Every lunar cycle brings in a full moon with its astrological implications. But the upcoming month is turning out to be a unique one, as there are two full moons, both of which are supermoons — the sturgeon moon and an elusive blue moon. If you wish to catch a glimpse of this rare phenomenon, then read on to know how to watch the two supermoons in August 2023.
While each of them has its own impact on the zodiac signs, the two August supermoons make for dazzling cosmic theatrics against a dark night sky. Firstly, blue moons are infrequent events; adding to the blue moon is the occurrence of the sturgeon moon, making this calendar month a special one.
But before we delve into the timings of this celestial event, let us understand how they occur and what will the moon look like during this period.
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What are supermoons?
A supermoon occurs when the full moon’s orbit brings it in the closest proximity to the Earth, known as perigee. The distance of the moon at perigee is around 3,63,300 km from the planet. Conversely, when the moon stands at its farthest point from the Earth, it is termed apogee. That is around 4,05,500 km away because of its elliptical orbit.
Also referred to as the ‘Perigean full moon’, the satellite appears bigger and brighter than the average-sized moon during this time. However, not all supermoons are the same. The unique sequence of the Earth, moon and the Sun gives these full moons their radiance and enigma. According to Earth.com, “This precise alignment creates a slightly larger and brighter moon, with increases of up to 14 per cent in apparent size and up to 30 per cent in brightness compared to a micro moon, the term for a full moon at apogee.”
Typically, supermoons occur around three to four times a year. However, this year’s supermoon cycle is particularly fascinating because, as it has four consecutive supermoons — it began on 3 July with the Buck Moon and will conclude with the final supermoon on 29 September known as the Harvest Moon.
What is a blue moon?
We all have used the term ‘blue moon’ in casual conversation to imply something that seldom happens. It takes cues from this unusual astrological event where a particular calendar month experiences two full moons.
The moon technically completes a revolution around the Earth in 29.5 days. But since the months on the planet are longer with 30 or 31 days, full moons can appear twice in the same calendar month, roughly every 2 to 2.5 years. This second full moon is the rare blue moon. The name might hint at a colour shift, but blue moons don’t essentially take on a bluish hue.
However, Farmer’s Almanac also states a seasonal blue moon, with four full moons in a single season instead of three.
Now that we are abreast of the primary two terms, let’s take a deeper look into the two August supermoons.
More about the sturgeon moon and blue moon of August 2023
What is the sturgeon moon and how to watch it?
The first full moon of August 2023 is given the moniker sturgeon moon. It marks the second supermoon of the year and is going to be the brightest of them all. Like most other full moons, the sturgeon moon gets its name from the Native American groups living around the Great Lakes region. August is traditionally their time to hunt for the giant Sturgeon, a prehistoric-looking fish that has been found for over 136 million years.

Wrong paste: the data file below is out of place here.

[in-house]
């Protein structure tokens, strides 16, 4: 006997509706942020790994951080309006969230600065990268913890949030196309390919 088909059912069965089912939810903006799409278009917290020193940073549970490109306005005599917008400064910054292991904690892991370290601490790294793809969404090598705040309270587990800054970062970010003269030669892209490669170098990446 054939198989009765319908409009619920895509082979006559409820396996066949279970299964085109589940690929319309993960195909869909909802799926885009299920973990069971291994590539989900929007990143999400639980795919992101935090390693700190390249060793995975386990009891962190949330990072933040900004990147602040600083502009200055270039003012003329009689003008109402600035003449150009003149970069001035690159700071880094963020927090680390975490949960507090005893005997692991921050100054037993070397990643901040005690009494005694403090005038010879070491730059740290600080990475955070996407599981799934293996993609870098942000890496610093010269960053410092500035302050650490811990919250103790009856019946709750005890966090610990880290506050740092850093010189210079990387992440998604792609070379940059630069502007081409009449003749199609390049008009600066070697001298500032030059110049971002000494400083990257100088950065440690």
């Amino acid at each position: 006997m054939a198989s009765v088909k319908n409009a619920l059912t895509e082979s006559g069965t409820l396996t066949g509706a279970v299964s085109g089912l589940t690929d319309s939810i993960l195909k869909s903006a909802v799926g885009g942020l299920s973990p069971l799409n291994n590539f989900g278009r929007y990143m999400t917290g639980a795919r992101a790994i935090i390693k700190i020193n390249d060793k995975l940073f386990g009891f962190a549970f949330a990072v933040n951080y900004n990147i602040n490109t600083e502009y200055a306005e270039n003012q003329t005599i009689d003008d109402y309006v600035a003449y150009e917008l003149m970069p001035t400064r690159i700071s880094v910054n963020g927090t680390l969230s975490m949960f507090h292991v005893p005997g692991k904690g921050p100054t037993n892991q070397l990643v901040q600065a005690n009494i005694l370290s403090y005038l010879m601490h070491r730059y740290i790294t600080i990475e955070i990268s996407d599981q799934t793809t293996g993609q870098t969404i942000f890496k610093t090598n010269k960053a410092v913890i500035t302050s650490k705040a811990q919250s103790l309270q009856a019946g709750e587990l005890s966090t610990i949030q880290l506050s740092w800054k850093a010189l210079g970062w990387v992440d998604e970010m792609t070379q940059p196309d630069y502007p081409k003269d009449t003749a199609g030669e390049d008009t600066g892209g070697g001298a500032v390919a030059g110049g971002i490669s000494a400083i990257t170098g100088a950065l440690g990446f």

The sturgeon moon will take place on 1 August 2023, at 06:31 pm GMT (14:31 EDT or 2:30 am SGT on 1 August). This is also the time around which it will reach peak illumination. The Almanac states, “That evening, look toward the southeast after sunset to catch a glimpse of the sturgeon moon rising.” This supermoon will occur in the Capricornus constellation.
The day is astrologically significant, as it coincides with the Pagan Lammas celebration. Additionally, it also marks a halfway point between the July solstice and the September equinox, two events which are orbital milestones for the Earth.
Blue moon of August 2023 and how to watch it?
This particular blue moon is the closest supermoon of the year as well. It will be a sight of natural splendour as the sky will be illuminated in all its glory. As the second supermoon of August, it will be present in the Aquarius constellation.
The August 2023 blue moon will take place on the 31st at 01:35 GMT (9:35 am SGT or 30 August, 21:35 EDT).
(Hero and feature image credit: Anderson Rian/ @oandersonrian/ Unsplash)
This story first appeared on Lifestyle Asia India
Frequently Asked Questions (FAQs)
Answer: August 2023 has not one but two supermoons. While the first is the sturgeon moon, the latter is a blue moon.
Answer: The first supermoon in August 2023 is the sturgeon moon. It will take place on 1 August at 18:31 GMT (2:31 p.m. EDT). The second supermoon will occur on 31 August at 01:35 GMT (30 August, 21:35 EDT).
Answer: The first full moon of August is known as the sturgeon moon.
Answer: The sturgeon moon is expected to be partially visible, depending on weather conditions at around 2:30 am SGT on 1 August. However, the blue moon may not be visible, since it will reach peak illumination at 9.35 am SGT on 31 August.